The Second East Asia Climate Forum convened on 16 June 2010 at the Shilla Hotel in Seoul, Republic of Korea, to provide a forum for dialogue on reducing greenhouse gas emissions in East Asia and turning the challenges of climate change into sustainable economic opportunities. The Forum was an opportunity for high-level officials, experts from international organizations and think tanks, and other stakeholders to discuss various issues related to low-carbon green growth.
Sessions at the Forum addressed: green growth in the Republic of Korea; new paradigms for economic and social development; implementing green growth and energy issues; adaptation and water issues; and promoting international cooperation for green growth. During the Forum, the government of the Republic of Korea launched the Global Green Growth Institute (GGGI) to undertake research on shifting towards low-carbon economies.
A BRIEF HISTORY OF THE EAST ASIA CLIMATE FORUM
Climate change is considered to be one of the most serious threats to sustainable development, with adverse impacts on the environment, human health, food security, economic activity, natural resources and physical infrastructure. The UN Intergovernmental Panel on Climate Change (IPCC) has said that developing countries are particularly vulnerable to climate change. Therefore, adaptation measures are vital in helping vulnerable people and communities become more resilient. The government of the Republic of Korea is focusing on East Asia, which has experienced rapid economic growth, but continues to increasingly depend on the use of fossil fuels for energy and deplete its natural resources.
EAST ASIA CLIMATE PARTNERSHIP: The East Asia Climate Partnership (EACP) was announced by President Lee Myung-bak, Republic of Korea, at the 34th Expanded Group of Eight (G-8) Summit on 9 July 2008 in Toyako, Japan. The EACP aims to mitigate climate change, without stifling economic growth, by identifying an East Asian low carbon development path that promotes: win-win synergies between the climate and the economy; awareness raising and capacity building to combat climate change; and international cooperation toward solving climate change and achieving the Millennium Development Goals. The Republic of Korea called for the establishment of a US $200 million assistance package (2008-2012) for developing countries in East Asia and beyond through the EACP.
FIRST EAST ASIA CLIMATE FORUM: The first East Asia Climate Forum was held on 29 May 2009 in Seoul, Republic of Korea, and was attended by high-level officials, experts and researchers from international, regional and non-governmental organizations. Officials adopted the Seoul Initiative for Low Carbon Green Growth in East Asia, which calls for sustainable water and forest management, sustainable urban planning and increased renewable energy use. The Forum is closely linked to the Republic of Korea’s Green Growth policy and the EACP.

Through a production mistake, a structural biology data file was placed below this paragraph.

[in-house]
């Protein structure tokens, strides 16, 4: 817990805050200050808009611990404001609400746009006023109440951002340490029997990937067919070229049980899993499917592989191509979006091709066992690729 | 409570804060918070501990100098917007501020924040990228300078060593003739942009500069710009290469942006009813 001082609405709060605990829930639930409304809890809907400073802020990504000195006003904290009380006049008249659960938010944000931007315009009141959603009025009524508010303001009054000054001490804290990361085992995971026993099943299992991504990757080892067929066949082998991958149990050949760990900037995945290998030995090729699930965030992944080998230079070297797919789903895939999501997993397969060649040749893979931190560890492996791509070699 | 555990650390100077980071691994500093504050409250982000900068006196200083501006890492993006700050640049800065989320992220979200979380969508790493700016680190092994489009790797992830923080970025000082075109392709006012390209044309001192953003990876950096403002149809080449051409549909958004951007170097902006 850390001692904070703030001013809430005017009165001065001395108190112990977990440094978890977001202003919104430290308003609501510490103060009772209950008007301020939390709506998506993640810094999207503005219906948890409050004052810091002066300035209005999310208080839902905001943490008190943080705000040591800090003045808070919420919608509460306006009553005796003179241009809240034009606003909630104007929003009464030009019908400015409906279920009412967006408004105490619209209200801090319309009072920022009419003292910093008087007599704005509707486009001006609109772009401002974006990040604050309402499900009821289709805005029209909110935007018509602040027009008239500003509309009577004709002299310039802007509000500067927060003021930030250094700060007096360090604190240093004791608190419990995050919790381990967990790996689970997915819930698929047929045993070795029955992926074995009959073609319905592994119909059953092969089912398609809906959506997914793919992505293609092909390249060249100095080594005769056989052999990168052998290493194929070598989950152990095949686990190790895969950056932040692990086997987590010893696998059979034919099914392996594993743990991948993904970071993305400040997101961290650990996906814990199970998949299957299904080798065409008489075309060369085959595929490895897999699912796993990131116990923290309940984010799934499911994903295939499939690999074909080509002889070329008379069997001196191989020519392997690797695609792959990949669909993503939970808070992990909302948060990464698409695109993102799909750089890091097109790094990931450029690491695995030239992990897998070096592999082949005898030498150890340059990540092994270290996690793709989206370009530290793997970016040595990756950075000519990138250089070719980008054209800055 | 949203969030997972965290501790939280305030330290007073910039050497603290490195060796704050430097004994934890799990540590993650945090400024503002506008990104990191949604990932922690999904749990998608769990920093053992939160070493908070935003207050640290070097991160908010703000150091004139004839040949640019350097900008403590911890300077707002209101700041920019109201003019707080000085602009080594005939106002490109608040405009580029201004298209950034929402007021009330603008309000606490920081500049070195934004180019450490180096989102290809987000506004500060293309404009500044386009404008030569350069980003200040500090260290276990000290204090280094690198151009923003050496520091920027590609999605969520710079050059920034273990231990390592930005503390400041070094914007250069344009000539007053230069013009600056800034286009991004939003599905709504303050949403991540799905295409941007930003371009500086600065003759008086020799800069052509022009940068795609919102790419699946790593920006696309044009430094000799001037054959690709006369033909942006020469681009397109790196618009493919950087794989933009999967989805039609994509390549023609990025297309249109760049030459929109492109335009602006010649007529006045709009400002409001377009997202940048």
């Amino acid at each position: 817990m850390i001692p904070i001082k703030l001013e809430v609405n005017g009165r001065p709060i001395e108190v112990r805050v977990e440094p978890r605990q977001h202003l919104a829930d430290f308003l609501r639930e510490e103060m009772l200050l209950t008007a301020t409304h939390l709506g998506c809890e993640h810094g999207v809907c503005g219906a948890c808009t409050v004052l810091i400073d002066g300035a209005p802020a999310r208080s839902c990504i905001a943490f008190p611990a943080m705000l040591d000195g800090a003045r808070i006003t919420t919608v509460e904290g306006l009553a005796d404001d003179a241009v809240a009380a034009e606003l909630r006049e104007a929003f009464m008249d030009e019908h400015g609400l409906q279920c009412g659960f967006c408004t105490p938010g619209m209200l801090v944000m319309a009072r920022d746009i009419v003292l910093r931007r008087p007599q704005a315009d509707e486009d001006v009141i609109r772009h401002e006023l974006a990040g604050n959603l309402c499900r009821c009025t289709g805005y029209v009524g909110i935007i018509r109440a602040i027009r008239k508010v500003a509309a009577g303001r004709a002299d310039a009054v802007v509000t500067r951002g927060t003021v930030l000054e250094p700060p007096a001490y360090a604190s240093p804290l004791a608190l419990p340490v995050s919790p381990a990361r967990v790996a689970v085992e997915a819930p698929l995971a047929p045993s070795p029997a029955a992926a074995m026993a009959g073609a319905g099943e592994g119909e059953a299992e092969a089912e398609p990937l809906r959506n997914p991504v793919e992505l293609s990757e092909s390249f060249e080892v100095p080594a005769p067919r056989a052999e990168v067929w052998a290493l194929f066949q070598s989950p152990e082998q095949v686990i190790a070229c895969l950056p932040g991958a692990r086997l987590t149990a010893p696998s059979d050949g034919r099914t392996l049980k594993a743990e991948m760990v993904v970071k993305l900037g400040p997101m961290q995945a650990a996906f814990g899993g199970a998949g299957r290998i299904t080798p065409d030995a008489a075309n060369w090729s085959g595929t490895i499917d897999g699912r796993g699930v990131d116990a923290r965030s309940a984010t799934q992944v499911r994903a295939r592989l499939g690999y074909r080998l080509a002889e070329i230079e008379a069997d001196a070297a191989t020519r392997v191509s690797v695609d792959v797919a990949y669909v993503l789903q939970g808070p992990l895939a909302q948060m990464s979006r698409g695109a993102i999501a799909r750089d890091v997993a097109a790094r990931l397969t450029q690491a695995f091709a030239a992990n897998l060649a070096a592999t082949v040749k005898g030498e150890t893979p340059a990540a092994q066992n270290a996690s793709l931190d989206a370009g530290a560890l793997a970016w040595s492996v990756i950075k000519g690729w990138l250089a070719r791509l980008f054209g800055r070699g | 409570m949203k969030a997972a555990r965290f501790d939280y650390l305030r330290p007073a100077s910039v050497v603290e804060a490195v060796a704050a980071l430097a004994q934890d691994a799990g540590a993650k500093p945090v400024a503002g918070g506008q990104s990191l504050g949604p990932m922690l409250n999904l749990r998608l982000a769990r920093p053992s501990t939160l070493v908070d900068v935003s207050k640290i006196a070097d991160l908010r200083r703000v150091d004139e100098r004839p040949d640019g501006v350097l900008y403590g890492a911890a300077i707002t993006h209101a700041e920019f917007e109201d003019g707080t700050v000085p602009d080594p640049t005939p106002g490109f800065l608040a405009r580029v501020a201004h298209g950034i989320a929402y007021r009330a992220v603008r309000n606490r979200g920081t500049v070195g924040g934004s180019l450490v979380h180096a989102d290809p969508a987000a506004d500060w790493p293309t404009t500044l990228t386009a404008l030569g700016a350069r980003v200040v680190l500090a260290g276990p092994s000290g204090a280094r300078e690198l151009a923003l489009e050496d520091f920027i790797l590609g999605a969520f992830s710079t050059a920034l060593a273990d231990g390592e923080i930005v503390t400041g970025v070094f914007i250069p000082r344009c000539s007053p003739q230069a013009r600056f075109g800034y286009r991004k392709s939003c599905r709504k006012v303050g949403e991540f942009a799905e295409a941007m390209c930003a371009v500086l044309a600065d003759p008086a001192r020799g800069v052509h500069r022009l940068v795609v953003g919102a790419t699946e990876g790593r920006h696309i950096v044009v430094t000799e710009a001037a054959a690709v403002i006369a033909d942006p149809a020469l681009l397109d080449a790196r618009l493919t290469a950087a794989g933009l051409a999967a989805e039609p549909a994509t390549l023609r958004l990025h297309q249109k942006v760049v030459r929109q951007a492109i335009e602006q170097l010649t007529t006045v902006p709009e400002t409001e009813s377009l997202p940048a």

COPENHAGEN CLIMATE CONFERENCE: The United Nations Climate Change Conference in Copenhagen, Denmark took place from 7-19 December 2009, which included the fifteenth Conference of the Parties (COP15) to the United Nations Framework Convention on Climate Change (UNFCCC) and the fifth Conference of the Parties serving as the Meeting of the Parties to the Kyoto Protocol (COP/MOP 5). On issues related to green growth, delegates at COP 15 made progress on the architecture for finance, adaptation, capacity building and technology transfer. The Copenhagen Accord was also produced containing funding commitments for fast-start financing through 2012. During the high level segment, President of the Republic of Korea, Lee Myung-bak, pledged creation of the GGGI to promote low-carbon green growth.
REPORT OF THE FORUM
OPENING CEREMONY AND KEYNOTE SESSION
EAST ASIA CLIMATE PARTNERSHIP AND GLOBAL GREEN GROWTH INSTITUTE (GGGI): In the morning, Kim Hyung-kook, Chair of the Presidential Committee on Green Growth, made opening remarks, noting Korea’s work in agriculture and natural restoration, and its dependence on energy and resources from developing countries. Kim Cae-one, Chairman of the National Research Council for Economics, Humanities and Social Sciences (NRCS), welcomed participants, noting that NRCS has studied methods of cooperation in East Asia where 42% of global emissions originate.
In a video message, UN Secretary-General Ban Ki-moon welcomed the launch of GGGI, mentioning that President Lee Myung-bak had announced GGGI at the Copenhagen Climate Conference, and noted that climate change is a great challenge that can be met with best practices developed by countries such as Korea.
President of the Republic of Korea, Lee Myung-bak, opened the East Asia Climate Forum and noted that climate change is the greatest threat to humans. He observed that 100 heads of government and state attended the UNFCCC COP 15 in Copenhagen. He said that 40% of natural disasters and 90% of victims occur in East Asia, and that climate change plays a major role. He suggested that Korea will be an early mover in climate change policies, as demonstrated by the GGGI, to address both growth and environment. He highlighted Korea’s five-year plan to transform to a green growth economy, which involves private sector development of batteries and electric vehicles, and government research and development on renewable energy. He observed that Korea wishes to facilitate the realization of green growth.
In a video message to the Forum, Lord Nicholas Stern, London School of Economics, underscored the enormous threat posed by climate change, and said Korea is an example of how to generate green growth. Stern emphasized that addressing environmental and growth challenges requires analytical thinking on low carbon growth, as well as country leadership.